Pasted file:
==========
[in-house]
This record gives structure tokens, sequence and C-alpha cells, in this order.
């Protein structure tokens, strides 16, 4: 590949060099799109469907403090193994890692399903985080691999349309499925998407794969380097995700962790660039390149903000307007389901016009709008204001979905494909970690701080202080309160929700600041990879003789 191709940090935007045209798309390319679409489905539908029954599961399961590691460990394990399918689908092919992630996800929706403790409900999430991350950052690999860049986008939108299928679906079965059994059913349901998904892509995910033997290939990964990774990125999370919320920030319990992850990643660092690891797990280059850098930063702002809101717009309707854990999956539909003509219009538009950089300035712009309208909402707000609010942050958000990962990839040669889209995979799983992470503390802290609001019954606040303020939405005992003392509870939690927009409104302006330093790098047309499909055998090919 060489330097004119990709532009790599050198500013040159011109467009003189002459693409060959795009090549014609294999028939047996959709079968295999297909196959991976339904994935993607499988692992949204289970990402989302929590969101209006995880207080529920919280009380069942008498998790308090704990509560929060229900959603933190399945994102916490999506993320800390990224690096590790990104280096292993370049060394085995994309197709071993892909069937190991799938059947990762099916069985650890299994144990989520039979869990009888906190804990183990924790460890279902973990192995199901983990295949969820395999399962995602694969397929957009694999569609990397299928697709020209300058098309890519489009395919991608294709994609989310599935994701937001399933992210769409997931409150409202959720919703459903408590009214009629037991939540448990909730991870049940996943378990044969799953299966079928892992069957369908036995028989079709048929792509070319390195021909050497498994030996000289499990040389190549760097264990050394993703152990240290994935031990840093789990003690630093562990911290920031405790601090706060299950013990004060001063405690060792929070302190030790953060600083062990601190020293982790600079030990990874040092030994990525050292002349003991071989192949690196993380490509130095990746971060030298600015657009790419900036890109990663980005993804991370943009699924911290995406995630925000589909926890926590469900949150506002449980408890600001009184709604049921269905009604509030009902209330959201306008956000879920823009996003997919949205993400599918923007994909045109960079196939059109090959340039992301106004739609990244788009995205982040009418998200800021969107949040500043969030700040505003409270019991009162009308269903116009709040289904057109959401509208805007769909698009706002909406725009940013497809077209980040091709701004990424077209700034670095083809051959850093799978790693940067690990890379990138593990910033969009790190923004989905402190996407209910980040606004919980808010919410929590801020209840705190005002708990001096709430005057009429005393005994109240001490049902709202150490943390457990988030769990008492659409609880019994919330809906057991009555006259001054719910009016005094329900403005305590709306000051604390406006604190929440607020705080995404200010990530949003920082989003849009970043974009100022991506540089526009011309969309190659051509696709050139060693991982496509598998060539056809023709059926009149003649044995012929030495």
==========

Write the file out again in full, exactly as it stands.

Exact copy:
[in-house]
This record gives structure tokens, sequence and C-alpha cells, in this order.
């Protein structure tokens, strides 16, 4: 590949060099799109469907403090193994890692399903985080691999349309499925998407794969380097995700962790660039390149903000307007389901016009709008204001979905494909970690701080202080309160929700600041990879003789 191709940090935007045209798309390319679409489905539908029954599961399961590691460990394990399918689908092919992630996800929706403790409900999430991350950052690999860049986008939108299928679906079965059994059913349901998904892509995910033997290939990964990774990125999370919320920030319990992850990643660092690891797990280059850098930063702002809101717009309707854990999956539909003509219009538009950089300035712009309208909402707000609010942050958000990962990839040669889209995979799983992470503390802290609001019954606040303020939405005992003392509870939690927009409104302006330093790098047309499909055998090919 060489330097004119990709532009790599050198500013040159011109467009003189002459693409060959795009090549014609294999028939047996959709079968295999297909196959991976339904994935993607499988692992949204289970990402989302929590969101209006995880207080529920919280009380069942008498998790308090704990509560929060229900959603933190399945994102916490999506993320800390990224690096590790990104280096292993370049060394085995994309197709071993892909069937190991799938059947990762099916069985650890299994144990989520039979869990009888906190804990183990924790460890279902973990192995199901983990295949969820395999399962995602694969397929957009694999569609990397299928697709020209300058098309890519489009395919991608294709994609989310599935994701937001399933992210769409997931409150409202959720919703459903408590009214009629037991939540448990909730991870049940996943378990044969799953299966079928892992069957369908036995028989079709048929792509070319390195021909050497498994030996000289499990040389190549760097264990050394993703152990240290994935031990840093789990003690630093562990911290920031405790601090706060299950013990004060001063405690060792929070302190030790953060600083062990601190020293982790600079030990990874040092030994990525050292002349003991071989192949690196993380490509130095990746971060030298600015657009790419900036890109990663980005993804991370943009699924911290995406995630925000589909926890926590469900949150506002449980408890600001009184709604049921269905009604509030009902209330959201306008956000879920823009996003997919949205993400599918923007994909045109960079196939059109090959340039992301106004739609990244788009995205982040009418998200800021969107949040500043969030700040505003409270019991009162009308269903116009709040289904057109959401509208805007769909698009706002909406725009940013497809077209980040091709701004990424077209700034670095083809051959850093799978790693940067690990890379990138593990910033969009790190923004989905402190996407209910980040606004919980808010919410929590801020209840705190005002708990001096709430005057009429005393005994109240001490049902709202150490943390457990988030769990008492659409609880019994919330809906057991009555006259001054719910009016005094329900403005305590709306000051604390406006604190929440607020705080995404200010990530949003920082989003849009970043974009100022991506540089526009011309969309190659051509696709050139060693991982496509598998060539056809023709059926009149003649044995012929030495």